Illegal Mexican immigrant who fought in Iraq facing deportation from US
Thu Nov 13
WASHINGTON (AFP) - A 19-year-old Mexican who used a false residence permit to enlist in the US army and fight in Iraq (news - web sites) may be kicked out of the force and even be deported, his lawyer, military and immigration officials said.
Juan Escalante, whose parents brought him here from Mexico at the age of four, enlisted in the army in 2002 after finishing high school in Seattle, his family's immigration attorney Glen Prior said. The forged green card that allowed him to do so cost him 50 dollars.
Escalante trained as a mechanic, serving in Iraq from March to September in the Third Infantry Division, said Richard Olson, a spokesman at Fort Stewart, Georgia, where the soldier is based.
The army discovered the teenager's status during a court hearing for his parents who are claiming residency under a program for illegal immigrants who have lived here for more than 10 years. The couple say their two children, aged 10 and 12, who were born here, would face problems if deported.
A judge has rejected Bernardo and Silvia Escalante's claim. And if they lose their appeal, they will be deported, said Prior, who is based in Fife, Washington.
The Mexican soldier is also facing possible deportation.
"If he came in under his parents, he potentially could be asked to leave the country as a result of that ... it's all up to the immigration judge," said Garrison Courtney, a spokesman for the Homeland Security Department's Bureau of Immigration and Customs Enforcement.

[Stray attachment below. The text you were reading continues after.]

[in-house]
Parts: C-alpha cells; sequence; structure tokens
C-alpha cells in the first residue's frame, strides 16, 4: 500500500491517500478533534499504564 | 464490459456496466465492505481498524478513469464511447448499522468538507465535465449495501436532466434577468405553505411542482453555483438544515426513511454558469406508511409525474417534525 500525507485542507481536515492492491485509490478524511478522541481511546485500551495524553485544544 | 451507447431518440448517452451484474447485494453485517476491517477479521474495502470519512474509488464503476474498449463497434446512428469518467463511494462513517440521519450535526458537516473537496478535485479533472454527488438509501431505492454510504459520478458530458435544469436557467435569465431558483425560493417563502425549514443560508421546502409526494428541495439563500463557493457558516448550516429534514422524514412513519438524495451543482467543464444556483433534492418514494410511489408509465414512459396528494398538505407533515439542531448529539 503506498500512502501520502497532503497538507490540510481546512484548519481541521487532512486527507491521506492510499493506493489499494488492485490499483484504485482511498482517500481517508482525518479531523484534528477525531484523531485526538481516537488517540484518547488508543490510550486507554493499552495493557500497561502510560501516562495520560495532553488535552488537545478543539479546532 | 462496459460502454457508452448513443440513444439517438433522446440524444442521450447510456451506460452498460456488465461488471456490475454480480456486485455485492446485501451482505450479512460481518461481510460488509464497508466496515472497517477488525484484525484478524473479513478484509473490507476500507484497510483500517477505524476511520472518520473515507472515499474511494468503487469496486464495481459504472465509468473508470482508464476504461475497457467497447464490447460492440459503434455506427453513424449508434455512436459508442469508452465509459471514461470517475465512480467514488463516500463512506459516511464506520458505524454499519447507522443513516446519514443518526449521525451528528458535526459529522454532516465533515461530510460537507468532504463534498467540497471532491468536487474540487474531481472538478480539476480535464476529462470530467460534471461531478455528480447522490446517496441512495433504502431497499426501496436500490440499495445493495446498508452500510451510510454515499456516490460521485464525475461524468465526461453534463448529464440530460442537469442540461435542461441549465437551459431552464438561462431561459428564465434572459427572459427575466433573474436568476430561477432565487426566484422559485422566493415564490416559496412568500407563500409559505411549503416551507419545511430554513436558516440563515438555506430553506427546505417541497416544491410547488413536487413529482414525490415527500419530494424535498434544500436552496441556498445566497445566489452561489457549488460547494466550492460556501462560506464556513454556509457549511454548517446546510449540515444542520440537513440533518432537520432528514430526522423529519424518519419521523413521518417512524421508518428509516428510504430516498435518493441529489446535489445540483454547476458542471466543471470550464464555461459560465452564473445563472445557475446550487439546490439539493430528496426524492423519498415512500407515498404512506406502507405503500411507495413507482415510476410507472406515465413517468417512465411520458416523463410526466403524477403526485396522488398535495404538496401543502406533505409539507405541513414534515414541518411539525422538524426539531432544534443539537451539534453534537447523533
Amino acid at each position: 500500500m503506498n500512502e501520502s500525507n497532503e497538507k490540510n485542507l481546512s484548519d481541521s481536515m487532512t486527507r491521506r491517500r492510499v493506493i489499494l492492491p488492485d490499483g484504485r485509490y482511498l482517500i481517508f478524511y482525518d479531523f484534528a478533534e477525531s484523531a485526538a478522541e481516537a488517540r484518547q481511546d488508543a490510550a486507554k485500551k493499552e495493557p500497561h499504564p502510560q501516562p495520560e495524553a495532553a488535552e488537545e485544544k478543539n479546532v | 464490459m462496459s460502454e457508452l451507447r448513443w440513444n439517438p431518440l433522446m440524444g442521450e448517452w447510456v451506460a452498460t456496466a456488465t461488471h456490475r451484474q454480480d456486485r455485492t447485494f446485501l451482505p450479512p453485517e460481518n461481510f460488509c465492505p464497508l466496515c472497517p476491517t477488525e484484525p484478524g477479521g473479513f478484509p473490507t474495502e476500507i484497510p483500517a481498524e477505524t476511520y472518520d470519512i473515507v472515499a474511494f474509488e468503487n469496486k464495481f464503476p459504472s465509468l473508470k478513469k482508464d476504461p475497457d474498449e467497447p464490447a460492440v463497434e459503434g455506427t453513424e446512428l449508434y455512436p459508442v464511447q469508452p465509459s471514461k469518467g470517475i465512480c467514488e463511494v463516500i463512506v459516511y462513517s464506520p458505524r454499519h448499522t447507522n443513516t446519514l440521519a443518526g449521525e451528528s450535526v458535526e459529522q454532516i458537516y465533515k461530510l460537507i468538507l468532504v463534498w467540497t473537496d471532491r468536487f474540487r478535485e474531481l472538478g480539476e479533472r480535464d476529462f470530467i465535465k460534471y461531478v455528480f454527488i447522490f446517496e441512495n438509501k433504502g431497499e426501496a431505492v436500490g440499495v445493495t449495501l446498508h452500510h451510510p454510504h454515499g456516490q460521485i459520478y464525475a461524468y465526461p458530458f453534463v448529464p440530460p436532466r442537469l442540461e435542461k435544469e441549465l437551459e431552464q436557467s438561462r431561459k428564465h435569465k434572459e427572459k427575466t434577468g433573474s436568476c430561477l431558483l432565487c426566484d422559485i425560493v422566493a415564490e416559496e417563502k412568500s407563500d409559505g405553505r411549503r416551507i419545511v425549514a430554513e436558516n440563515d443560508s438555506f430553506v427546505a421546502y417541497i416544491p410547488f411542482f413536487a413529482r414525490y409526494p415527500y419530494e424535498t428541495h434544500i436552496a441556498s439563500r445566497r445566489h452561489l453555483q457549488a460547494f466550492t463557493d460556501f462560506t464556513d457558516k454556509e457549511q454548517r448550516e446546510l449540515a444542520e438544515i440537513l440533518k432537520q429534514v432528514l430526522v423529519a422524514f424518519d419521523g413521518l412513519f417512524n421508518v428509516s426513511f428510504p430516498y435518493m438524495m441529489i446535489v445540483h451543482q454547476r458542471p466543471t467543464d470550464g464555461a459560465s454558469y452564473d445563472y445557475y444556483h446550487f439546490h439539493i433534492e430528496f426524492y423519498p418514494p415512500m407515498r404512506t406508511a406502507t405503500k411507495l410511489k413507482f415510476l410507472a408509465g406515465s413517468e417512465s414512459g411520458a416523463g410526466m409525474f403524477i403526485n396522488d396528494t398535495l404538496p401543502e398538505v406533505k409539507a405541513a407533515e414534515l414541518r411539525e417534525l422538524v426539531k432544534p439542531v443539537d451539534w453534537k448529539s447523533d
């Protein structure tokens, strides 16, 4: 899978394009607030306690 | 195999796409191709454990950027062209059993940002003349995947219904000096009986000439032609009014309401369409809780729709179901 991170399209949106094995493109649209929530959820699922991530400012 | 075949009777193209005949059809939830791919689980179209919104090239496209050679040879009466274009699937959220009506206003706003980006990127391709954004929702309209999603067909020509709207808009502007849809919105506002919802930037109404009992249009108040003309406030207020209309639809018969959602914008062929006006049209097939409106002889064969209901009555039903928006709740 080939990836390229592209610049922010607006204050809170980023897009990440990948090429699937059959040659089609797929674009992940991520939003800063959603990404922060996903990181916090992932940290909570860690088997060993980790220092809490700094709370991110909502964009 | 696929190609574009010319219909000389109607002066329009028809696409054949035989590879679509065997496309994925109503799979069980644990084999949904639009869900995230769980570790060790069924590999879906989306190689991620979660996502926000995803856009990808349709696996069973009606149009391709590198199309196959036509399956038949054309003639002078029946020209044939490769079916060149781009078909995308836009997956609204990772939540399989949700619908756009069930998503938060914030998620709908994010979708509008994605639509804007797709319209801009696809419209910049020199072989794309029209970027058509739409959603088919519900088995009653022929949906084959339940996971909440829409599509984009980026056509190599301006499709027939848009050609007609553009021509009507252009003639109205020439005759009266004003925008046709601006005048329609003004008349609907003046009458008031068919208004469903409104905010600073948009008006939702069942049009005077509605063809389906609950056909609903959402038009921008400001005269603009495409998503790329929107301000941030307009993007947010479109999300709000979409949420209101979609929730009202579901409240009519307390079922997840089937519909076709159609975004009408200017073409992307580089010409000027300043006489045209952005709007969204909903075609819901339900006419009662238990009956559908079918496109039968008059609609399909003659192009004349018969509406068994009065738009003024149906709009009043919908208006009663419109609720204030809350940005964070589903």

However, although the army appears to want to keep Escalante, it has no desire to encourage fraud and is concerned at the breach of national security the case reveals, including a potential entry point for terrorists.
"We're inclined to keep him in the army, that's what the unit wants to do," said Olson. "He's doing his job, he's doing it well, the unit wants to retain him in the army and he wants to be retained in the army.
"That's basically what we've asked for," he added.
Until now, the army has kept Escalante on active duty and provided him with a military lawyer to help him seek citizenship.
Asked if he could be discharged, army spokesman Joe Burlas replied, "absolutely".
"We allow legal aliens to enlist in the army," Burlas notes. "We have about 10,750 as of the end of July. But they must be legal immigrants.
"Any time that there is a frauded enlisting and we find out that to be the case, the chain of command is required to initiate a fraud enlistment discharge" proceeding, he explained.
Meanwhile, Prior suggests that Escalante may benefit from an executive order signed in July by US President George W. Bush (news - web sites), to accelerate citizenship for foreigners enlisted in the armed forces, instead of having them serve the mandatory basic five-year residency requirement.
The order addresses the case of foreigners in general but does not mention illegal residency issues. And no one is allowed into the armed forces without a green card.
"If the military decides to discharge him dishonorably for entering the military through a fraudulent card, and if he's discharged dishonorably, he's not eligible for citizenship, but so far the military has not decided that," Prior added.
"I'm optimistic for Juan," he said, noting that the parents' case is still in doubt.
The Escalantes are far from being alone in their residency case.
Jose Gutierrez, 22, who died in Iraq in March, was an illegal Guatemalan immigrant, as the Pentagon (news - web sites) found out after he was killed, Burlas noted.
He suggested that similar cases may yet emerge.
Around 37,000 foreigners are enlisted in the US forces, 10,750 in the army, in possession of a green card, according to the Pentagon, some 10,000 of them Latin American in origin.